David Fleer
Bristlecone Value Partners, LLC
12301 Wilshire Blvd., Suite 320
Los Angeles, CA 90025 USA
Work 1-877-806-4141

Risk-Off, Risk-On

April 26th, 2016

Following a steep correction over the first six weeks of 2016 (which saw the S&P 500 decline 12% from its recent peak, hitting a fresh 52-week low), equity markets rebounded in late February and March, with domestic market indexes finishing the quarter up nearly from where they had started.  The sell-off in January was precipitated by plunging oil prices (which hit a 13-year low of $26 per barrel in February), as well as recurring fears of a slowdown in China (and potential ripple effects for the global economy).

Recently, oil prices and interest rates have been the biggest drivers of market sentiment.  Oil declined nearly 18% in Q4 of 2015, and heading into January that slide showed no signs of abating, with some analysts predicting prices as low as $15 per barrel.  Sustained prices at that level threaten the viability of a number of U.S. shale oil producers, whose production costs generally range between $30 and $60 per barrel.  Therefore, investors feared not just a wave of bankruptcies and defaults from energy producers, but also the follow-on impact to creditors, banks, and industrial equipment manufacturers.

Meanwhile, against a backdrop of muted global growth and increasingly aggressive monetary stimulus in Europe and Japan, the U.S. Federal Reserve’s stated intent to further raise interest rates (following a 0.25% increase in December) seemed oddly out-of-step.  Considering the U.S. economy’s meager wage growth and below-target inflation (thanks in part to low energy prices), many were skeptical of the need to raise rates.        Read the rest of this entry »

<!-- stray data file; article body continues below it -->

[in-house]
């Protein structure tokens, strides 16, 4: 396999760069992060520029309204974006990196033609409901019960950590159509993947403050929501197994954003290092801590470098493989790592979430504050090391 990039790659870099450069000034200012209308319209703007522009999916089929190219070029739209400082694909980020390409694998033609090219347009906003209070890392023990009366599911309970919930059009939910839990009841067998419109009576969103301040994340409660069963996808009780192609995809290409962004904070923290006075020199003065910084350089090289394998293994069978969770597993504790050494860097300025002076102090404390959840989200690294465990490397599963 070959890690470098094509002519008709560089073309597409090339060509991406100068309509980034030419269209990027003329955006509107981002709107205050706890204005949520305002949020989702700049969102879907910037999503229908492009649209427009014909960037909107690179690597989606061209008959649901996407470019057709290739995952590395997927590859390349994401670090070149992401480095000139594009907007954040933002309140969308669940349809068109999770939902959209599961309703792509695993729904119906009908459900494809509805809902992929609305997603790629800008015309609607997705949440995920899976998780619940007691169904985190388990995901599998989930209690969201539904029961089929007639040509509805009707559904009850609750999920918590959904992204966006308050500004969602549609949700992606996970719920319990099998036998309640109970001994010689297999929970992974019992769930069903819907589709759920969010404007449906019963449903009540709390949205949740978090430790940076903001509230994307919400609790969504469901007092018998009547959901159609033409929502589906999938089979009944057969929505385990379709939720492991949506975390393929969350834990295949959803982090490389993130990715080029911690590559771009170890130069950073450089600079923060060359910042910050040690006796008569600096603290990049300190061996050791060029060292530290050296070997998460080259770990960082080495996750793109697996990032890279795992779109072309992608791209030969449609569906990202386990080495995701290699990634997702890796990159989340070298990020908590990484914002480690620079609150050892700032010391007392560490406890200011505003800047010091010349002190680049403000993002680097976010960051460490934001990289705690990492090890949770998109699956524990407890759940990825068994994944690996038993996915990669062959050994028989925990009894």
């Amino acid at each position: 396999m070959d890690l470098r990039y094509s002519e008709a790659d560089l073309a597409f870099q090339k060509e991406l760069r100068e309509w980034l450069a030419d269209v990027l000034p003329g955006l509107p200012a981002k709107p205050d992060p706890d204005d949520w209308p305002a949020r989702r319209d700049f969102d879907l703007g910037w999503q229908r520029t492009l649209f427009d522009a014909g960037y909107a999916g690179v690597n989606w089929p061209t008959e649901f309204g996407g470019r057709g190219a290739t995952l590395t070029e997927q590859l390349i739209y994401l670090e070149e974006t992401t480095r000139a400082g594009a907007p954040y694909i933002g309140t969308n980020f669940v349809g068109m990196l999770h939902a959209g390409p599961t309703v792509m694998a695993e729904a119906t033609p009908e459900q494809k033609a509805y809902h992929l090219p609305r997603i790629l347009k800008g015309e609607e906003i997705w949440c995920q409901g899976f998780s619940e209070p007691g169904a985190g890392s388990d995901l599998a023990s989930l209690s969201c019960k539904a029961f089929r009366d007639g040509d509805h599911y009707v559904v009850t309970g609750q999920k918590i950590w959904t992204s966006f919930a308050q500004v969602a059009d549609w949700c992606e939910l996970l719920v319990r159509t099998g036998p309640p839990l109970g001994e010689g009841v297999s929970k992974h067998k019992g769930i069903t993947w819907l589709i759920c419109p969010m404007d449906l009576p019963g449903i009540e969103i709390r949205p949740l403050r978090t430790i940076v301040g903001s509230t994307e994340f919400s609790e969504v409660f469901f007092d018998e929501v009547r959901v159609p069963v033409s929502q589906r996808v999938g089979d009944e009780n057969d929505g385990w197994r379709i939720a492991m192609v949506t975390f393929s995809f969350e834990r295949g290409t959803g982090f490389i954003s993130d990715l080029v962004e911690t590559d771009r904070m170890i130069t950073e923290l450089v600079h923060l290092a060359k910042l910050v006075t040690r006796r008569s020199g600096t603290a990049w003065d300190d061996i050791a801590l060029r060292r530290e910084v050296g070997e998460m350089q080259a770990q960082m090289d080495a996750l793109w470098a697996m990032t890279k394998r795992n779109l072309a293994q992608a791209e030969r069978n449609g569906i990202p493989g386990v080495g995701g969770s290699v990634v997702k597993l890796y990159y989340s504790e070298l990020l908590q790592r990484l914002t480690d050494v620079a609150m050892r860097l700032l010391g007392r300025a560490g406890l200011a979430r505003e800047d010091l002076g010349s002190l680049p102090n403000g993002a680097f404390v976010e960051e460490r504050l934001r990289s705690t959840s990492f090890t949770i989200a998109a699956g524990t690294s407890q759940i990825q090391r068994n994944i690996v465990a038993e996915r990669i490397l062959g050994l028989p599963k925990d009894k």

Q2 Review: The Merits of Benchmark Risk

July 27th, 2015

Broad equity indexes were essentially flat in the second quarter; the S&P 500 Index (large caps), the Russell 2000 Index (small caps), and the MSCI EAFE Index (international stocks) all advanced less than 1%.  Through the first half of the year, small cap and international equities were up modestly (5-6%), while the S&P 500 increased only 1.2% (including dividends).  Technology stocks fared somewhat better, with the Nasdaq Composite rising 2% in Q2 and 5.9% YTD.

A modest recovery in oil prices (which hit a 6-year low during the first quarter) helped the Bloomberg Commodity Index advance 4.7% during Q2.  However, this resurgence was short-lived, as crude prices surrendered most of these gains in the first weeks of July.  Despite a reduction in the number of active oil drilling rigs in the U.S., shale producers continue to improve the efficiency of existing wells, leading overall U.S. production to increase, even with prices down 50% from their peak.

Crude Oil vs. CHK

Of course, higher production only exacerbates the current supply/demand imbalance. Another longer term concern for oil traders is the recently-signed nuclear accord between the U.S. and Iran, which will lift restrictions on the sale of Iranian oil.  Once the second-largest producer in OPEC, Iran’s oil production has been cut in half following stiff international sanctions which reduced the country’s access to capital (and consequently, the productivity of its wells). Chinese demand (not just for oil, but other commodities as well) is another swing factor; that country’s slowing GDP growth rate is a headwind for prices of many commodities. Read the rest of this entry »

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